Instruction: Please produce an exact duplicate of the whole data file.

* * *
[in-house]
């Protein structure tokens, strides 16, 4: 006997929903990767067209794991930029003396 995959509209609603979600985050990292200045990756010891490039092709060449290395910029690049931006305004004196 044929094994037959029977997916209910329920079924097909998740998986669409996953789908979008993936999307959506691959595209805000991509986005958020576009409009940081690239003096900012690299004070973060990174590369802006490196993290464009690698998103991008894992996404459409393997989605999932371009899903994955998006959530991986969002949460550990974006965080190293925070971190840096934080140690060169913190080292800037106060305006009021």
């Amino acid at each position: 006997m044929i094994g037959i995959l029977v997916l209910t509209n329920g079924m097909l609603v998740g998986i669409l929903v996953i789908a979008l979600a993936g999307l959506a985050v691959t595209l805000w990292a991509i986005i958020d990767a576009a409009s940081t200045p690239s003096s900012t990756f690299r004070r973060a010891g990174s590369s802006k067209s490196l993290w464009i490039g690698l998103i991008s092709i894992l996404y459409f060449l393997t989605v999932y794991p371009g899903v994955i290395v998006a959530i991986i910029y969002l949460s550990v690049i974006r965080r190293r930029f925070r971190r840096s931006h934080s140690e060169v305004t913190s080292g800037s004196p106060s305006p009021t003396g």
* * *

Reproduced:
[in-house]
């Protein structure tokens, strides 16, 4: 006997929903990767067209794991930029003396 995959509209609603979600985050990292200045990756010891490039092709060449290395910029690049931006305004004196 044929094994037959029977997916209910329920079924097909998740998986669409996953789908979008993936999307959506691959595209805000991509986005958020576009409009940081690239003096900012690299004070973060990174590369802006490196993290464009690698998103991008894992996404459409393997989605999932371009899903994955998006959530991986969002949460550990974006965080190293925070971190840096934080140690060169913190080292800037106060305006009021």
């Amino acid at each position: 006997m044929i094994g037959i995959l029977v997916l209910t509209n329920g079924m097909l609603v998740g998986i669409l929903v996953i789908a979008l979600a993936g999307l959506a985050v691959t595209l805000w990292a991509i986005i958020d990767a576009a409009s940081t200045p690239s003096s900012t990756f690299r004070r973060a010891g990174s590369s802006k067209s490196l993290w464009i490039g690698l998103i991008s092709i894992l996404y459409f060449l393997t989605v999932y794991p371009g899903v994955i290395v998006a959530i991986i910029y969002l949460s550990v690049i974006r965080r190293r930029f925070r971190r840096s931006h934080s140690e060169v305004t913190s080292g800037s004196p106060s305006p009021t003396g």